To “be fair” to Trout Mask Replica I have only listened to it 3 times which is not considered enough to be able to unlock why this album is an all-time classic. However, I can’t sit chortling on the train or at my desk because it makes me look like a simpleton.

One thing I can say is that, despite not getting it personally, I do see how this album has been influential to many musicians. The sheer experimental nature means that different people will be able to glean different aspects from it. Whether you think they were being pioneers or just trolling the music world is, in the end, your own interpretation. As for me, I stand agog that an album that appears to be so polarizing in terms of how long it takes to ‘get it’ has near unanimous praise whereever you choose to look it up.

I guess I should go in for listen four soon.

Music Monday: Hunky Dory by David Bowie

List item: Listen to the 250 greatest albums
Progress: 31/250Title: Hunky Dory
Artist: David Bowie
Year: 1971
Position: #63

Another week, another chance to showcase to the world that, when it comes to some of the more acclaimed musicians in the world, I have a lot to learn… because, like last week with Led Zeppelin, this post marks the first time I am listening to a David Bowie album.

I think that it is impossible to indulge in any popular culture and not to have come across David Bowie. He is a recurring feature of the BBC shows Life on Mars and Ashes to Ashes, he did guest vocals on the title track of Reflektor by Arcade Fire, he contributed to the soundtrack of Moulin Rouge! and, of course, was a bit near the knuckle as the Goblin King in Labyrinth.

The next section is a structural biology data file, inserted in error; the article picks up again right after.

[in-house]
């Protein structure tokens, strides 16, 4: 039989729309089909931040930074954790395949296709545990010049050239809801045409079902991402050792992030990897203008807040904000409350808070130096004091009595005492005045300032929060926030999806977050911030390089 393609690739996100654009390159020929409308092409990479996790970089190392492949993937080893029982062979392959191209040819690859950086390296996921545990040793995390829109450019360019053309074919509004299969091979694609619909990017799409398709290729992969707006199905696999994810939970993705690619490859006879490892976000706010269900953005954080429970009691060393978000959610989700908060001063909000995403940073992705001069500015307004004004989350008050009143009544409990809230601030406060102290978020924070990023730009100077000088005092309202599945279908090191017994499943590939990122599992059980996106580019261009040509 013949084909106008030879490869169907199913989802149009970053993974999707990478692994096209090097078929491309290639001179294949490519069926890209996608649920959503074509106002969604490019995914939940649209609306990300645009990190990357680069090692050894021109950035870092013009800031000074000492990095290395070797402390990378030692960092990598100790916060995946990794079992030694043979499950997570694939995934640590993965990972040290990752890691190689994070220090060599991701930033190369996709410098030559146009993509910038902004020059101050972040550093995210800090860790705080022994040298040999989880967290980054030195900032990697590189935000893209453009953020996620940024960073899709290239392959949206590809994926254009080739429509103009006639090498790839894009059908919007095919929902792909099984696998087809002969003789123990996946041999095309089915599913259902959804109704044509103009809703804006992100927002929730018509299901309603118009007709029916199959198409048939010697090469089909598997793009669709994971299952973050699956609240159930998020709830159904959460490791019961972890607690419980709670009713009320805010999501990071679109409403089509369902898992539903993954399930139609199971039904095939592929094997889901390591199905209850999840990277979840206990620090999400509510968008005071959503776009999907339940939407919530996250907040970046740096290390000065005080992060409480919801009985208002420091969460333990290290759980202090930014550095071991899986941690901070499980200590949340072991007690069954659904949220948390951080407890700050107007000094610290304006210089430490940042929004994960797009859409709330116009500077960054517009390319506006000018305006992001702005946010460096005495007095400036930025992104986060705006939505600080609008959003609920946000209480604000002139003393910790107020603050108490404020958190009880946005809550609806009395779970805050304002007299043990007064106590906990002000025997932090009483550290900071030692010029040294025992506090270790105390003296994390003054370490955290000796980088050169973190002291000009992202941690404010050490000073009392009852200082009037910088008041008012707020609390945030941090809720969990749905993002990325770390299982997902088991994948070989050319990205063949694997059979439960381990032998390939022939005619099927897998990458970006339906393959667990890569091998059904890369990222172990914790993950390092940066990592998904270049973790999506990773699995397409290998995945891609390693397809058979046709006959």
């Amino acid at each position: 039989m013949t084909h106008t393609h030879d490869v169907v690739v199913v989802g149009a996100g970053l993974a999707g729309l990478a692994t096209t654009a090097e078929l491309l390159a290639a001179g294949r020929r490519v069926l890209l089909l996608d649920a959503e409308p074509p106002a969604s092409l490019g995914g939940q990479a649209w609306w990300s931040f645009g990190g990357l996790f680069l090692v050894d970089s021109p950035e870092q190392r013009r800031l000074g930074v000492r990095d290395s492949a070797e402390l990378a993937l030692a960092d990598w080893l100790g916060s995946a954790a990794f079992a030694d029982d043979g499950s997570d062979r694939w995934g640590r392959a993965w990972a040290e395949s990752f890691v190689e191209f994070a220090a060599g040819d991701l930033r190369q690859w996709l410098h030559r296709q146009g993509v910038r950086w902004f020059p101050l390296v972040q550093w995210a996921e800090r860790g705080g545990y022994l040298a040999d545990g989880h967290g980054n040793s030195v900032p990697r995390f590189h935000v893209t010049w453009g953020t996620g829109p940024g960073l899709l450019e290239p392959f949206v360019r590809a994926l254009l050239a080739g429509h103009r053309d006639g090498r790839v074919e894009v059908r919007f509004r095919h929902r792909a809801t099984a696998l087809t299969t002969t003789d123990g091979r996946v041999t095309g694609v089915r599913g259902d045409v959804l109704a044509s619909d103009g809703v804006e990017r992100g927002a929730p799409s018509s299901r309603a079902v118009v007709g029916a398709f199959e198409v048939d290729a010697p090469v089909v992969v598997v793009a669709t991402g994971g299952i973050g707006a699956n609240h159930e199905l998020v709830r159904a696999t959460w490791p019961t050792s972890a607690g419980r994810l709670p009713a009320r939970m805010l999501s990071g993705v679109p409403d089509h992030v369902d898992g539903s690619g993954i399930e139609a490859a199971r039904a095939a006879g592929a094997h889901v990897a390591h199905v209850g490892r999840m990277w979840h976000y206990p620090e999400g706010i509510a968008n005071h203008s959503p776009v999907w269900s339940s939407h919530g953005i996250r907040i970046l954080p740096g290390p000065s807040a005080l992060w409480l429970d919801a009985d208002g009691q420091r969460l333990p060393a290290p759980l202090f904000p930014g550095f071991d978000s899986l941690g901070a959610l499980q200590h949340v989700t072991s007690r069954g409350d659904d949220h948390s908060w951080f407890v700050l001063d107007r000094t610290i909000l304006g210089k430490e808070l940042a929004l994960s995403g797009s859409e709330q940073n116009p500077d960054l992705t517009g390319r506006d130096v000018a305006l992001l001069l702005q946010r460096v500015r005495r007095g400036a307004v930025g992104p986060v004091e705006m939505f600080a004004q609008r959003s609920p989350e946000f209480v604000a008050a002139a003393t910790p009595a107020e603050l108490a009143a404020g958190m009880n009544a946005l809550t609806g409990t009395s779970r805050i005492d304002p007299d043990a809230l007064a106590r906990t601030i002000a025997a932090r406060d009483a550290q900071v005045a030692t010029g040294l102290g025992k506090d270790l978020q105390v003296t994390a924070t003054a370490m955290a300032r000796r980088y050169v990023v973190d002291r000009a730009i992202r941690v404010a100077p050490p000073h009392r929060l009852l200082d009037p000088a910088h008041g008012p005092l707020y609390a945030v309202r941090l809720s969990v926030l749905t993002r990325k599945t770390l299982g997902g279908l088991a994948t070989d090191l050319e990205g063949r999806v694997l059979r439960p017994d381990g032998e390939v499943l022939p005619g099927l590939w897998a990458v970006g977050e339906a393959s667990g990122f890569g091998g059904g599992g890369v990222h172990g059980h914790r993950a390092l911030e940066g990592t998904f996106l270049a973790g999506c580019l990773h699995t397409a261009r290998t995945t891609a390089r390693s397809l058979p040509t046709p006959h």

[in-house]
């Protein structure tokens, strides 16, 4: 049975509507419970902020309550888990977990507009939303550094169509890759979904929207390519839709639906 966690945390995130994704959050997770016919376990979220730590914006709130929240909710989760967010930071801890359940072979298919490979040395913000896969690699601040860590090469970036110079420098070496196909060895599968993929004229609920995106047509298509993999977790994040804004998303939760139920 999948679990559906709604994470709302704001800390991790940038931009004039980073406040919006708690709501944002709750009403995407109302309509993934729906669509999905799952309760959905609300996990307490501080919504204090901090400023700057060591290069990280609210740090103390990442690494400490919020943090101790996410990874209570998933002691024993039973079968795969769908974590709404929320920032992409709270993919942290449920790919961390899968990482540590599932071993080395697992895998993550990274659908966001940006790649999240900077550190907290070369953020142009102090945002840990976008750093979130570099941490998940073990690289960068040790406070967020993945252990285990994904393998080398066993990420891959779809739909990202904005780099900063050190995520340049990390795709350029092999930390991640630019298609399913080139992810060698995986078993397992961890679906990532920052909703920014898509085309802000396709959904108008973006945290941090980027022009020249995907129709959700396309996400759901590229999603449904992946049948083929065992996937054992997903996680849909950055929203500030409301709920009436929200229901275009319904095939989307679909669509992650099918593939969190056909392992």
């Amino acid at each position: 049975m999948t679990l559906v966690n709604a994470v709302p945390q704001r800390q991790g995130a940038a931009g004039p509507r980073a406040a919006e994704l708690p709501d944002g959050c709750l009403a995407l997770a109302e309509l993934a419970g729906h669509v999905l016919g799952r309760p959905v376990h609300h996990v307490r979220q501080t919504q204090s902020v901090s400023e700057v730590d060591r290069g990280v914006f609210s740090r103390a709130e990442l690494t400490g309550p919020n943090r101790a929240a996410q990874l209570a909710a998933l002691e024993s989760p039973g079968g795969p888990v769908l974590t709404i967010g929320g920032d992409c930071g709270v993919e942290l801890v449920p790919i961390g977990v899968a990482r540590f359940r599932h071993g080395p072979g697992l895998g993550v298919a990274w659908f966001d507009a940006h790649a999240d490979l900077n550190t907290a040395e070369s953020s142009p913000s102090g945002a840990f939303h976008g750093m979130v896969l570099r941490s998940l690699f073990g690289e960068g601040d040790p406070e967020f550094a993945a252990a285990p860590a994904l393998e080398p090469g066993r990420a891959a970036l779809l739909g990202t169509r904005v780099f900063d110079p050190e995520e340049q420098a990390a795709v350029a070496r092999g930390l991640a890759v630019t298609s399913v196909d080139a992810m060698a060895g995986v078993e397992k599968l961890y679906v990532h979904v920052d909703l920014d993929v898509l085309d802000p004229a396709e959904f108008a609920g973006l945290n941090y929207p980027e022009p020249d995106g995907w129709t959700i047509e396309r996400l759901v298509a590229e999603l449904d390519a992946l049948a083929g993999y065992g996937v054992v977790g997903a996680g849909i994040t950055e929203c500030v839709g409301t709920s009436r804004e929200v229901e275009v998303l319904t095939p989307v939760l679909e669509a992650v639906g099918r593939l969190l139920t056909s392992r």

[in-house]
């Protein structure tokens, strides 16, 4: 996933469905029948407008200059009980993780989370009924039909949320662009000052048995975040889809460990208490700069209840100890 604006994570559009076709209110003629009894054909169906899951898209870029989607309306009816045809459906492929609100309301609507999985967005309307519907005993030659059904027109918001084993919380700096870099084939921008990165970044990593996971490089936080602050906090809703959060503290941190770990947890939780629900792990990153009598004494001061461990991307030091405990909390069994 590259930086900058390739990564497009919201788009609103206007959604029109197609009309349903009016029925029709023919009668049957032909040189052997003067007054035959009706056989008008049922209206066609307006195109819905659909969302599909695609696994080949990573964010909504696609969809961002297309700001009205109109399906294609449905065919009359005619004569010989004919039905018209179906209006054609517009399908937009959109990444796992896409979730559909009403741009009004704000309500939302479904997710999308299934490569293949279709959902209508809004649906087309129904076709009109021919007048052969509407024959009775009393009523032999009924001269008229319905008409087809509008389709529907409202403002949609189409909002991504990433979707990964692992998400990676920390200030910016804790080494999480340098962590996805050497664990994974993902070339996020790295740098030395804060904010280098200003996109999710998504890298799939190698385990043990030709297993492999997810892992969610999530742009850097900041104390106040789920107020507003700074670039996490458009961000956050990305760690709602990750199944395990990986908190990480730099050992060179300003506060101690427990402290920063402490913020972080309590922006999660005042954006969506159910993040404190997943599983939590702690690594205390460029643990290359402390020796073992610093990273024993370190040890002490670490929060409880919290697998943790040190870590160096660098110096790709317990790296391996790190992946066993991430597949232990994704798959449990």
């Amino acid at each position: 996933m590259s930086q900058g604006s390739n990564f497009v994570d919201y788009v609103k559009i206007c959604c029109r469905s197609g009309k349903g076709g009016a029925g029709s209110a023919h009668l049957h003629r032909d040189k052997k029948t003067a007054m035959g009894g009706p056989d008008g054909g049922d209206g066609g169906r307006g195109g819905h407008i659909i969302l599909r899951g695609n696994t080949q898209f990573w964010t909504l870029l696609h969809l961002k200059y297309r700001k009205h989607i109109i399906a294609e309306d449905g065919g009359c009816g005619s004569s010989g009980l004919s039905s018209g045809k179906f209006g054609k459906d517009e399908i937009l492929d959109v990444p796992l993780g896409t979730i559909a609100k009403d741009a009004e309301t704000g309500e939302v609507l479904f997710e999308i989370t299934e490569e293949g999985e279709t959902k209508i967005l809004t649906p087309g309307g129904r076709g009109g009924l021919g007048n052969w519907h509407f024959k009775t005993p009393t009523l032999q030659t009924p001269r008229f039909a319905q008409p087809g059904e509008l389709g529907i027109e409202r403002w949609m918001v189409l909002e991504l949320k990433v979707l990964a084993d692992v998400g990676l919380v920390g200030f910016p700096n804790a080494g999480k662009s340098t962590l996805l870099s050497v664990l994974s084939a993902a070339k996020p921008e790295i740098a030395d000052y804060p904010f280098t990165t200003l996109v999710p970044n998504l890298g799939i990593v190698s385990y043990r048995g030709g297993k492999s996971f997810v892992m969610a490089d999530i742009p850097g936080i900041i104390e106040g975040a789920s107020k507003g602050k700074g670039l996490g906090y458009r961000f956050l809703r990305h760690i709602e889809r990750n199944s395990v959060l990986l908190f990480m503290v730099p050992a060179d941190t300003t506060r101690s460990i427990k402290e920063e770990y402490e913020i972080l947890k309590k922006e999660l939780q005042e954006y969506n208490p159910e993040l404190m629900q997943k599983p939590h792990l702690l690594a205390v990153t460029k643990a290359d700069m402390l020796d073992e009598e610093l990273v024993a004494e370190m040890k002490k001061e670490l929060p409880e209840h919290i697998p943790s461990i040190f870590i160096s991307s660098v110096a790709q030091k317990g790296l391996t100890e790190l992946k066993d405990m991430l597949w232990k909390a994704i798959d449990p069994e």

The thing is, on the first of four albums in the Top 250 (that may change next year since the lowest place is precariously perched on the barrier) I have already heard a number of the songs just from use in television and film; I had a similar feeling when I first gave London Calling a spin. I mean, there can not be many people over the age of ten that have not heard either ‘Life on Mars?’ or ‘Changes’.

What I was able to appreciate the most about this album is that Bowie never seems to rest on one type of music for too long. ‘Oh! You Pretty Things’  even changes halfway through from just Bowie and a piano to a something a bit larger. ‘Queen Bitch’, a tribute to Lou Reed and The Velvet Underground, delves more into the sort of music I would expect from The Clash and is especially glam compared to the remainder of the album. Then there is ‘Andy Warhol’, my least liked track on the album. As a track on the album it’s not that it feels out of place with the repeating melody of the guitar but it just feels like a dip in quality. This is especially after ‘Kooks’ which, now knowing it was written for his newly-born son,  is especially sweet and poignant.